Data Driving ‘Next-Gen NASCAR’ (the strategy, not the car)


The 2020 NASCAR Cup Series season begins Sunday (February 16) with the 62nd running of the DAYTONA 500 (2:30p EST on FOX). The upcoming season will be the first since NASCAR closed on the purchase of International Speedway Corporation (ISC) in October of 2019. While much of the discussion surrounding the motorsports roll-up has focused on expected changes to the 2021 schedule, NASCAR President Steve Phelps stated that the acquisition has already begun paying dividends in the form of consumer insights gained. Prior to the sale, the two companies had the ability to “look at each other’s data” through a 3rd party platform (NASCAR & SMI have a similar arrangement), but NASCAR was limited in what it could derive from their analysis of the fan base with critical information warehoused in multiple locations. Now, with “the two databases having merged into a singular source” the organization is able to mine deep insights and convert those findings into actionable strategies to “smartly engage [each individual] fan." Phelps said "next-gen NASCAR is about making smart strategic decisions to promote and grow the sport.”

Howie Long-Short: NASCAR is using data to target prospective fans “more than [it] ever has - and not just with offers to buy things.” Phelps explained that there is a sophisticated content strategy behind the sport’s “one-to-one marketing approach.” Ultimately, the goal is to grow the fan’s interest in the sport; whether that means “buying tickets, watching on television or engaging with NASCAR digitally or socially.”

Having the opportunity to leverage data insights - like a fan’s favorite driver - at the track level is expected to help NASCAR drive more people to racing venues. It should also help to improve upon an already strong race-day fan experience (the just announced Verizon Wi-Fi service coming to 12 tracks won’t hurt either). Phelps cited some of the ticketing promotions for the Daytona 500 - which included driver meet and greets - as ways the sport can use data to enhance a trip to the track. “The opportunity [for a fan] to take a photo with and listen to [their favorite driver] speak is a very meaningful and something that fans don’t get at other sporting events.” It’s worth mentioning that reserved tickets to Sunday's race are sold out (for a 5th consecutive year).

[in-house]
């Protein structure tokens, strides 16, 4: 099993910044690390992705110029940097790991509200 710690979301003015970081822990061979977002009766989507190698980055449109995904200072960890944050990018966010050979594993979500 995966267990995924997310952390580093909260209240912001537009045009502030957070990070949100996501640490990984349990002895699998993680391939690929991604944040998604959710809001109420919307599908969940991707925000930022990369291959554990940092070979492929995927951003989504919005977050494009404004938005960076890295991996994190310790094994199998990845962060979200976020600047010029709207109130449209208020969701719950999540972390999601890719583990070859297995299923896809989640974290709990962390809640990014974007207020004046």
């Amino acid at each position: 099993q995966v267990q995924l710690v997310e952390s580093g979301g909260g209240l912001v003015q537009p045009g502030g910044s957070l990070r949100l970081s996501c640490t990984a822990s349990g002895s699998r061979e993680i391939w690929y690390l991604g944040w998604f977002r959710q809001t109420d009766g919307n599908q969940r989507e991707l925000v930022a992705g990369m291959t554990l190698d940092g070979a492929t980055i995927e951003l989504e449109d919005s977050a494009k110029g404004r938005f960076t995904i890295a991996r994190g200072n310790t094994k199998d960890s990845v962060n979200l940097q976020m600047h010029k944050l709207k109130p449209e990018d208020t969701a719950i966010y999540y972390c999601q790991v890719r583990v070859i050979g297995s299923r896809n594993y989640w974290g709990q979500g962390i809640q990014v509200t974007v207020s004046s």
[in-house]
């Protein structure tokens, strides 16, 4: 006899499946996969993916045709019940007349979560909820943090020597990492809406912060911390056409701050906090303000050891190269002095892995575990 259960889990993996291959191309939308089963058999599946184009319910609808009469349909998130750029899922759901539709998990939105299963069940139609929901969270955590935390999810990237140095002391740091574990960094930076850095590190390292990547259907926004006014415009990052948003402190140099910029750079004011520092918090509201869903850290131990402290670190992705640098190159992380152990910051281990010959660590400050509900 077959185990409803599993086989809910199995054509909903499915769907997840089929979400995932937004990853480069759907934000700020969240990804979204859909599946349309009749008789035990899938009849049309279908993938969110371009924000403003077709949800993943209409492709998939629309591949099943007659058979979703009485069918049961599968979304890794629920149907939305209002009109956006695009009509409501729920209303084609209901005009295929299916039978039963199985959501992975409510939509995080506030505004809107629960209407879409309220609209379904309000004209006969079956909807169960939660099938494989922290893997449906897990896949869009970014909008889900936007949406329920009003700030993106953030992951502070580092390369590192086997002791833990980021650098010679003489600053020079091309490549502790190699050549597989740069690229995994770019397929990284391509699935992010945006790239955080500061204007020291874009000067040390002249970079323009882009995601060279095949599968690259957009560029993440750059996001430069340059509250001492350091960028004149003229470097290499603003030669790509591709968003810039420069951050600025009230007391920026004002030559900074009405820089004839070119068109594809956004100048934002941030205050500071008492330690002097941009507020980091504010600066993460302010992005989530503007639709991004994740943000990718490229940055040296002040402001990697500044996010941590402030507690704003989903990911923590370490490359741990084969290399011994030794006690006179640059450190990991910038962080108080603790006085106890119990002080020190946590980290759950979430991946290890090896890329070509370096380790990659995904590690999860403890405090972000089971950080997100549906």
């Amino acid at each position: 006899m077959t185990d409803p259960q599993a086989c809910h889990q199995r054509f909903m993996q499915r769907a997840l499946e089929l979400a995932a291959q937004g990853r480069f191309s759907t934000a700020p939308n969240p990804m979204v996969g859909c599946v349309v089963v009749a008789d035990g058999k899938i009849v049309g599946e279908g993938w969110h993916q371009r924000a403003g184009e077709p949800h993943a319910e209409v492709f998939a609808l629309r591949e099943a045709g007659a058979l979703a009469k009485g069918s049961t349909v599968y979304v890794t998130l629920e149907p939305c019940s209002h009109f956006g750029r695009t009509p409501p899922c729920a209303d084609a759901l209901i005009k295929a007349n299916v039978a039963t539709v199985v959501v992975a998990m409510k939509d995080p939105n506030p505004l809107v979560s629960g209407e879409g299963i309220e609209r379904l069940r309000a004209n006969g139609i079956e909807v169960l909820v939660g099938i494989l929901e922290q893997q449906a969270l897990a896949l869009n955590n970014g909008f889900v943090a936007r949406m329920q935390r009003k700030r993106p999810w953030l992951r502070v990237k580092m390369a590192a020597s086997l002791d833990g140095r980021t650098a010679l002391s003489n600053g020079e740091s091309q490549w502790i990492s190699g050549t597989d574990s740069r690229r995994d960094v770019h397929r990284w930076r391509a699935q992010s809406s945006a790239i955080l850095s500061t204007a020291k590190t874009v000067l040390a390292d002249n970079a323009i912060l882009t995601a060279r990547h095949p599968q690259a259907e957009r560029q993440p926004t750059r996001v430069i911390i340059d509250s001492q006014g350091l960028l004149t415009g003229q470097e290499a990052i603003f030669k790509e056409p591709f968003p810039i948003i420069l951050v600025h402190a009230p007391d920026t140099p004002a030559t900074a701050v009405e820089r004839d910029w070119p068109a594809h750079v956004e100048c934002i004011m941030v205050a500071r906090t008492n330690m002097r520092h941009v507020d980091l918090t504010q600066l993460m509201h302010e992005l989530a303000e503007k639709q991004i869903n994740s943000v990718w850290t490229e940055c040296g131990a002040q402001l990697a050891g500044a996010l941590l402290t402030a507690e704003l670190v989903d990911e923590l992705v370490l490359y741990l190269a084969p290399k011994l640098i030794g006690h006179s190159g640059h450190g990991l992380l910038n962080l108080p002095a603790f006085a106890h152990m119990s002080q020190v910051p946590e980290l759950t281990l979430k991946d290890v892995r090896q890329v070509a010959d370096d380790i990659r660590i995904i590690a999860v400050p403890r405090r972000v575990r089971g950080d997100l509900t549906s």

Of course, the 2020 season won't be the first time NASCAR is leveraging the data it's collected. Identifying where fans reside and the best channels to reach them helped the sport to curb declining television viewership last season. Phelps said the information enabled the sport to narrow its focus to priority markets, where they dramatically increased advertising spend. The organization also took the initiative to push custom content to network affiliates in those markets (think: quick driver lead-ins and lead-outs, live talk-backs). “When you think about the current media environment, a lot of these outlets [that carry races] lack the manpower to produce [ads] that are unique and meaningful. NASCAR is sending them content that is plug and play and [the atypical approach is] bearing fruit [in the form of eyeballs. While] TV ratings across all sports were down -7% last year, [NASCAR] was up +6%. That’s a win for [the sport] and [its] media partners.”

Fan Marino: NASCAR is going to make changes to the schedule in 2021, but they’re going to come in the form of new venues or formats (i.e. more short tracks, road courses), not a shortening of the season. Phelps said “we have 36 points paying races and 2 exhibition races [this year] and [the schedule] will be exactly the same next year.”

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Comments (1)
No. 1-1

"Grow the fan's interest"...LMAO. Isn't technology wonderful? How did NASCAR 'grow interest' in the '80's, '90's...2000's? Remember? Couldn't build enough stands, fans couldn't BUY seats at sold out venues. Today NASCAR 'execs' like this guy spout the lingo but can't deliver a product. Guys, as bad as it hurts, the Genie left the bottle years ago. It's a sad irony that you have to resort to digital smoke and mirrors to 'reach' for the numbers that might make your sponsors happy while failing to populate drastically downsized venues (dare we call them racetracks?).

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